Interview: Ahmed Aleissa

How is the government engaging with strategic partners to build and operate schools?

AHMED ALEISSA: The Ministry of Education (MoE) is working with the private sector to provide modern facilities, which enhance the efficiency of education and learning. These measures will improve the maintenance of schools and help establish higher-quality educational buildings, facilitate access for smaller firms to build schools at affordable costs, use economical sources of financing and provide them with modern gym facilities.

The MoE organised a conference on funding educational facilities, in which it proposed options for investment and state support programmes through partnerships with the private sector. These partnerships for educational buildings and facilities could include opportunities for leasing and leasing back, as well as building, maintenance and transport.

What is being done to improve the number and quality of teachers in Saudi Arabia?

ALEISSA: We are coordinating with the Education Evaluation Commission to approve licences and test the aptitude of new teachers. We review teacher-training procedures and introduce new approaches, including fixed high criteria for selection nationwide.

Saudi universities have established partnerships with international universities to enhance their programmes and support performance, particularly teachers’ vocational training courses. We organise the International Exhibition and Conference on Higher Education, where international universities cooperate and sign agreements with Saudi universities, and speakers talk about successful experiences and policies in higher education.

We launched a programme in 2016 that sends public sector teachers and education leaders for training in universities abroad. They must complete a practical training programme on best practises in education and then share their experience with colleagues in the Kingdom. We will keep on adopting it for several years.

How is digitalisation being implemented across current and projected education facilities?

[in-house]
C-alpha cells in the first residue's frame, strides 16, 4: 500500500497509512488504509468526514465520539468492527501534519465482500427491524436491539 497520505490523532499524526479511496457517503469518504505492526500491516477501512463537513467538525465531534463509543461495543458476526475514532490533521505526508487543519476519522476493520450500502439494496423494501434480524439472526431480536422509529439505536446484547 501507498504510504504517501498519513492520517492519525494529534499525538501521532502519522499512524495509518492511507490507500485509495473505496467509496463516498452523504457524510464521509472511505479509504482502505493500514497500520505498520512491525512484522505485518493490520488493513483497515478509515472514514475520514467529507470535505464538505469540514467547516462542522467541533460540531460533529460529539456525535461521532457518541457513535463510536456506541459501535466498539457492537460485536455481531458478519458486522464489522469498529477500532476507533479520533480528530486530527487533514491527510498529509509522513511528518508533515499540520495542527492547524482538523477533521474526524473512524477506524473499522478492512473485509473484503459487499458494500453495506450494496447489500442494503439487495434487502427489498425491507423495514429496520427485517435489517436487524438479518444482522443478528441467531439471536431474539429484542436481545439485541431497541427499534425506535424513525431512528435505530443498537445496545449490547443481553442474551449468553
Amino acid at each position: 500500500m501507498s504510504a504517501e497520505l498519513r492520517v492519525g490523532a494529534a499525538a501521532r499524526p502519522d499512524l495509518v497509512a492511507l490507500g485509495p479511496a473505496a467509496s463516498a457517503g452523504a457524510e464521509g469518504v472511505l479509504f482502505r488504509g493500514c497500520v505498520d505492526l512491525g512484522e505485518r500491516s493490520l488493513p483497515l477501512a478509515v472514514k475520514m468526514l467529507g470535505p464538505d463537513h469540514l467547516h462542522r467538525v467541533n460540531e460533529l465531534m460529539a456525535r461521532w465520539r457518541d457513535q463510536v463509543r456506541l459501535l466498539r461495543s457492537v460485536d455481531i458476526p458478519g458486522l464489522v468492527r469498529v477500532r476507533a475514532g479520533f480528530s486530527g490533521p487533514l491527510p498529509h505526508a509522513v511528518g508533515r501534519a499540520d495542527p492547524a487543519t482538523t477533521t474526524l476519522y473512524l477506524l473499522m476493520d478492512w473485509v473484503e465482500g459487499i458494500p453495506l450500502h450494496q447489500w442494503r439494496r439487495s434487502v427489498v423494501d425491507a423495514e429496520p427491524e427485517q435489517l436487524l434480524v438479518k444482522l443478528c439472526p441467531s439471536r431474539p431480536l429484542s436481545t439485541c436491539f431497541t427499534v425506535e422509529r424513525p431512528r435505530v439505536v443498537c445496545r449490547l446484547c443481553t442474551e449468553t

ALEISSA: The MoE is implementing a portal through an educational technology development company, which aims to digitise the educational process by delivering e-learning systems in public schools. With such systems, digital content is presented and communication is established electronically between the teacher and students, as well as between schools and guardians. Initiatives aiming to provide teachers with training via an electronic platform are under way to ensure teachers’ availability anywhere, anytime.

The MoE is looking to build a standard training platform for university students in order to present digital content and ensure the participation of all students and teaching staff in universities. We already offer most of our services online, including to students abroad via the Safeer portal and teachers via the Faris, iEN and Noor portals, in addition to a extensive variety of educational and school services.

What initiatives are being put in place to increase the employability of private sector graduates?

ALEISSA: Universities are required to review their programmes offered across various indicators, labour markets among them, and programmes that do not encourage high employability could be discarded in the future. We are looking to increase general skills in university degrees, so that graduates will be able to gain expertise that is attractive to private sector companies across many different industries.

This will allow graduates to enjoy flexibility and greater choice when entering the job market. Universities are cultivating partnerships with private sector facilities and working through cooperative training. For example, some programmes now include a period of mandatory training in the private sector that may last up to one full year. We find that initiatives with these types of training will often lead to direct recruitment.